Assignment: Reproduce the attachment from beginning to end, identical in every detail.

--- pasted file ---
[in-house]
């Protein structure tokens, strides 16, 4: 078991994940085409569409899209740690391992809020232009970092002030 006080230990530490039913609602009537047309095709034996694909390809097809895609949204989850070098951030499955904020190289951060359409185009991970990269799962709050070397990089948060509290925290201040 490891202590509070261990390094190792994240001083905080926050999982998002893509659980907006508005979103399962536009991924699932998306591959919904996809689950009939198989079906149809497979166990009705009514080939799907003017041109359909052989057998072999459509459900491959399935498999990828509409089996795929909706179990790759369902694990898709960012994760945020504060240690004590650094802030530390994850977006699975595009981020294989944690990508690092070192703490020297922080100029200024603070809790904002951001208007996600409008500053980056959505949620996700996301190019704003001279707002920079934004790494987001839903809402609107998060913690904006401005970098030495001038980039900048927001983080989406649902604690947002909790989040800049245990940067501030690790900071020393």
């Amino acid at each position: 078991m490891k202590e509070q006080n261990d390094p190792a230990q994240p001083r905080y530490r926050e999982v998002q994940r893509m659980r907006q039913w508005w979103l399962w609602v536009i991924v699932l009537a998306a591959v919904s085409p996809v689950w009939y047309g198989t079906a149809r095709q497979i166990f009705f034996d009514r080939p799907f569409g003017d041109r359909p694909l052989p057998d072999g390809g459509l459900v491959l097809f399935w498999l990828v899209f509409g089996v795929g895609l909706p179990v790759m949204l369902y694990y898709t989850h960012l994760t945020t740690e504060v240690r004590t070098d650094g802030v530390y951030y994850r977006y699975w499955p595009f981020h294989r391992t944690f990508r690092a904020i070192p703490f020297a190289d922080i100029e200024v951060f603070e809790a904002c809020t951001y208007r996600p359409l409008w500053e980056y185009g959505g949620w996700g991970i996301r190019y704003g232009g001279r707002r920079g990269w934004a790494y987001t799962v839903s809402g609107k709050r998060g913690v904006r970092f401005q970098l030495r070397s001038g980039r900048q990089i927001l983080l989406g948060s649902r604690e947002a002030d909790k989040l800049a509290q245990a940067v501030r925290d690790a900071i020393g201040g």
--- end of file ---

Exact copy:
[in-house]
């Protein structure tokens, strides 16, 4: 078991994940085409569409899209740690391992809020232009970092002030 006080230990530490039913609602009537047309095709034996694909390809097809895609949204989850070098951030499955904020190289951060359409185009991970990269799962709050070397990089948060509290925290201040 490891202590509070261990390094190792994240001083905080926050999982998002893509659980907006508005979103399962536009991924699932998306591959919904996809689950009939198989079906149809497979166990009705009514080939799907003017041109359909052989057998072999459509459900491959399935498999990828509409089996795929909706179990790759369902694990898709960012994760945020504060240690004590650094802030530390994850977006699975595009981020294989944690990508690092070192703490020297922080100029200024603070809790904002951001208007996600409008500053980056959505949620996700996301190019704003001279707002920079934004790494987001839903809402609107998060913690904006401005970098030495001038980039900048927001983080989406649902604690947002909790989040800049245990940067501030690790900071020393």
């Amino acid at each position: 078991m490891k202590e509070q006080n261990d390094p190792a230990q994240p001083r905080y530490r926050e999982v998002q994940r893509m659980r907006q039913w508005w979103l399962w609602v536009i991924v699932l009537a998306a591959v919904s085409p996809v689950w009939y047309g198989t079906a149809r095709q497979i166990f009705f034996d009514r080939p799907f569409g003017d041109r359909p694909l052989p057998d072999g390809g459509l459900v491959l097809f399935w498999l990828v899209f509409g089996v795929g895609l909706p179990v790759m949204l369902y694990y898709t989850h960012l994760t945020t740690e504060v240690r004590t070098d650094g802030v530390y951030y994850r977006y699975w499955p595009f981020h294989r391992t944690f990508r690092a904020i070192p703490f020297a190289d922080i100029e200024v951060f603070e809790a904002c809020t951001y208007r996600p359409l409008w500053e980056y185009g959505g949620w996700g991970i996301r190019y704003g232009g001279r707002r920079g990269w934004a790494y987001t799962v839903s809402g609107k709050r998060g913690v904006r970092f401005q970098l030495r070397s001038g980039r900048q990089i927001l983080l989406g948060s649902r604690e947002a002030d909790k989040l800049a509290q245990a940067v501030r925290d690790a900071i020393g201040g």